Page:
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It's Time We Talk More About The Right To Disconnect Remote work has completely changed the way we work and communicate, it's given new thought to how teams and companies can remain in contact without having to be physically present...

By Carma Khatib

This story originally appeared on Calendar

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Remote work has completely changed the way we work and communicate, it's given new thought to how teams and companies can remain in contact without having to be physically present in an office.

An annual survey by remote and flexible job search marketplace, FlexJobs found that 58% of respondents were looking to remain remote full-time even after the pandemic. Some companies have in due time come to adopt different models of work, with around 39% of them seeking to adopt a hybrid model that combines both work and office balance.

Today the concept of remote work or work from anywhere for some employees has become almost commonplace, as more and more employees transition into working from their homes, and companies looking to shift into a digital office space.

But while the home office now gives employees more flexibility, freedom in the schedules, and the ability to adjust their routines to fit around their work-life – we're seeing more remote employees working longer, and harder.

Surprisingly enough, remote employees will on the average clock in an additional four hours per 40-hour work week, that's almost 10% more than their in-office peers.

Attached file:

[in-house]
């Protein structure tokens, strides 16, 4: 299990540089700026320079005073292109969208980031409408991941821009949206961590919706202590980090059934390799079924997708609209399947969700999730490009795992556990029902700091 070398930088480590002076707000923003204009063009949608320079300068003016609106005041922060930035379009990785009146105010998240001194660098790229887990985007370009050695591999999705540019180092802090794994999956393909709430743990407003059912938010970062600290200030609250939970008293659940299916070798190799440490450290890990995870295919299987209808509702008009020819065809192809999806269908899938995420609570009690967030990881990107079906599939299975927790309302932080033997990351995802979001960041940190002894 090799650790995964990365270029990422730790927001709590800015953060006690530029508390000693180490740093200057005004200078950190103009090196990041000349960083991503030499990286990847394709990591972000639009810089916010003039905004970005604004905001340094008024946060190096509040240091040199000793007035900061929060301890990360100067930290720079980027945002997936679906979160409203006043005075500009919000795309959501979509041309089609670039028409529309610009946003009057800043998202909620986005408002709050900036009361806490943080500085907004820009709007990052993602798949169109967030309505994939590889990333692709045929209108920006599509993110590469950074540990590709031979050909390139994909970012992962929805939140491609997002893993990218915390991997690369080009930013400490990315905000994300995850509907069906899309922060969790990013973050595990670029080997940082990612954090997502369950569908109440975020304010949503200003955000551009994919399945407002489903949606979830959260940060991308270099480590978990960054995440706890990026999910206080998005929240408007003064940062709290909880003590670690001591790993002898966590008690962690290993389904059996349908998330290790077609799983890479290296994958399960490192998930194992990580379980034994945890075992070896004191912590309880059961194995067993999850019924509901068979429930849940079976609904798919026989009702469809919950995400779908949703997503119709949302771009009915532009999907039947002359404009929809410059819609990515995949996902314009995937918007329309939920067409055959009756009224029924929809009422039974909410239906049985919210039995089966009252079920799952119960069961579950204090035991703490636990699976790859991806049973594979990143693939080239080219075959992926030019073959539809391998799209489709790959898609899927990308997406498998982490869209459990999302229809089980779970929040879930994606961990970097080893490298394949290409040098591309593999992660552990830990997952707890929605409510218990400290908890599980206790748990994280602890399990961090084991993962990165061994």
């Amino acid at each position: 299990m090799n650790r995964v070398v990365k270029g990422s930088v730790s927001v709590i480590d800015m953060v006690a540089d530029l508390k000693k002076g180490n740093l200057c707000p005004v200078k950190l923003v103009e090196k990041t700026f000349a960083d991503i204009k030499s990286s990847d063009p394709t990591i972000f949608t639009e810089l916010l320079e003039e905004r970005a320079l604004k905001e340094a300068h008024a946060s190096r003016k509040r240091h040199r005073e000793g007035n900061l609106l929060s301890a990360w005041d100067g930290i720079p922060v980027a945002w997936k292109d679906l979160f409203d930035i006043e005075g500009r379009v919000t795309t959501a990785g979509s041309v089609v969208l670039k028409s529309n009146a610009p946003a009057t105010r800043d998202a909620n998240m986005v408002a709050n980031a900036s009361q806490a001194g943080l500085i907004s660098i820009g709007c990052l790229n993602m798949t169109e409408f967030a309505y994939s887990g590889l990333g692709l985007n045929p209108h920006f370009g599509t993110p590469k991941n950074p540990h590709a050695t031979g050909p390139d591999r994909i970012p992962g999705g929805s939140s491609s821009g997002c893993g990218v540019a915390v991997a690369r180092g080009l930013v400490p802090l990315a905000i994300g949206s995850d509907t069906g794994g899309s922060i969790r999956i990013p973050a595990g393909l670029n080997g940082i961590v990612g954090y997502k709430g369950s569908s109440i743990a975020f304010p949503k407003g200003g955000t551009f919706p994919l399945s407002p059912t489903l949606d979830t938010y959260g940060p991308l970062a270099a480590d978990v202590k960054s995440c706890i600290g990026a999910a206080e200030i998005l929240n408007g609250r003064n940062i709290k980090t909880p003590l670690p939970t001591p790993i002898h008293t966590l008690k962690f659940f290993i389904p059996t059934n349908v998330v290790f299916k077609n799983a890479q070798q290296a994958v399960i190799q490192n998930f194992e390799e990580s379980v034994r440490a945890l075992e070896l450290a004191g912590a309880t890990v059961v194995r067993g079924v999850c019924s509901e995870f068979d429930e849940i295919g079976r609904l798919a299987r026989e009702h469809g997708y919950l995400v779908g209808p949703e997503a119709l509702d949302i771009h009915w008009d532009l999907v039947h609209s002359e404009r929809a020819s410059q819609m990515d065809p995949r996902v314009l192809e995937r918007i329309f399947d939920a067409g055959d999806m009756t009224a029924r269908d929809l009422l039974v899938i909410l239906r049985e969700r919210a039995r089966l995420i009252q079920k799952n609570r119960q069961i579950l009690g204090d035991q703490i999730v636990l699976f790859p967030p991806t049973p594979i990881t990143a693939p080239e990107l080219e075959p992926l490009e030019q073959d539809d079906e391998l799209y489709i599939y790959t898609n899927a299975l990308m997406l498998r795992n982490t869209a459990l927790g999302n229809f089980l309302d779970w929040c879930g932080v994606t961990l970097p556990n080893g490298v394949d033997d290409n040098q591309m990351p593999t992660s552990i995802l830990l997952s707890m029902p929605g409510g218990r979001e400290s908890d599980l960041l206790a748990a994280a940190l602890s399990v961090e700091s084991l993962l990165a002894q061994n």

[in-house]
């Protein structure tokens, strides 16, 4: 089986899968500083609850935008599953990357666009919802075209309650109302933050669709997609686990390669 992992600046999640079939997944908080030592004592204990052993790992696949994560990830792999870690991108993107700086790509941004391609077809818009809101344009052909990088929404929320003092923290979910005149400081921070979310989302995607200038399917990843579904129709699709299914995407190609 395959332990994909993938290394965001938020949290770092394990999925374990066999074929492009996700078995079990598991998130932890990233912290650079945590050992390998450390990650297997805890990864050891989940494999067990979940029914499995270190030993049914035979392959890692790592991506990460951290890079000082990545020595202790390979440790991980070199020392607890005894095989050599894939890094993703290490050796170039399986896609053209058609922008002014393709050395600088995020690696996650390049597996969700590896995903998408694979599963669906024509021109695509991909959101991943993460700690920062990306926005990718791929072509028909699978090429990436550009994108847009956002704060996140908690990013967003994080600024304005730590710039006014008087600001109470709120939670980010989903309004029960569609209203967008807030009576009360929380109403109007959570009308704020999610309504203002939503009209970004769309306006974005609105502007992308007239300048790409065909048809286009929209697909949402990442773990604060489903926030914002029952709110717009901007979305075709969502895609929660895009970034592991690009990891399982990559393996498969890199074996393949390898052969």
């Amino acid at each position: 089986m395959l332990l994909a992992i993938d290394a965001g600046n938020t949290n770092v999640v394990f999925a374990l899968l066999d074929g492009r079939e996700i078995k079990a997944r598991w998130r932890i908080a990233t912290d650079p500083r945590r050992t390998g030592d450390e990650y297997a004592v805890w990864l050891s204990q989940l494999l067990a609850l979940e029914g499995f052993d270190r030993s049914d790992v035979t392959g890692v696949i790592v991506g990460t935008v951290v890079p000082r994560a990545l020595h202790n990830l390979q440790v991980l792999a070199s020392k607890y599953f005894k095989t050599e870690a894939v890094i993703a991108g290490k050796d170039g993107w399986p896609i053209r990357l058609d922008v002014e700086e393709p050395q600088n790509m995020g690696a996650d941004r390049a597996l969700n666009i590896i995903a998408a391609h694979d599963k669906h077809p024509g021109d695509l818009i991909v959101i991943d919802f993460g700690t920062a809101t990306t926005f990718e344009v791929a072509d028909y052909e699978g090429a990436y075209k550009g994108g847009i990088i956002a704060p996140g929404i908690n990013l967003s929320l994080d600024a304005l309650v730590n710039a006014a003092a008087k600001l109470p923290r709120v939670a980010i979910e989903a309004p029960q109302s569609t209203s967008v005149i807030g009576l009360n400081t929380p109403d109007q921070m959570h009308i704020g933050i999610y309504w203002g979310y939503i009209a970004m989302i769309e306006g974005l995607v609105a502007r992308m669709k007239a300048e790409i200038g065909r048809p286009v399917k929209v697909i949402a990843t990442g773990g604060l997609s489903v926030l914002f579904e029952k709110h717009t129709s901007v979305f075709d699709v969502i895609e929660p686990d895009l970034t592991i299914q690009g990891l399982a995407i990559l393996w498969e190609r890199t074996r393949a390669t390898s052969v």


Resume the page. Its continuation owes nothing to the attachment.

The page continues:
During the earlier months of the pandemic, some employees stated they were working more than they were before the pandemic, with an alarming 75% claiming they tend to work over weekends.

Excessive work, and oftentimes, overworking are causing more employees to feel burnt out, even when they're able to work from their home. Longer hours in front of the computer, having to deal with endless work emails, and constantly being online to make sure the work gets done are pushing some adults to the brink – and it's starting to get serious.

Better yet, overworking and toxic company culture are seeing an increase of employees, around 35%, sharing their employers' company culture is now starting to deteriorate, and it's becoming a bigger issue for those employees who work remotely.

While government legislation exists to curtail these occurrences, this mainly accounts for employees who are present within an office each week. More so, some companies will have a written policy that states working hours and conditions, which in some cases is not the most attractive.

For those who enjoy the freedom of working from home, or from basically anywhere, as long as they have a stable internet connection – such laws and policies are still something we're only now starting to see come to life.

And while digital and virtual work has already been around for quite some time, long before the pandemic was even known, assistance from federal law can help create a progressive agenda that could see new laws come into play, ensuring that remote employees can log off, disconnect and take the rest they need.

The Right To Disconnect

Governments around the world have been working on new legislation and policies that would ensure employees have the right to disconnect. This would mean, that employees can:

  • Not perform work or work-related activities after or outside of normal working hours.
  • Workers do not have to attend work-related activities and matters that are outside of their regular hours of work.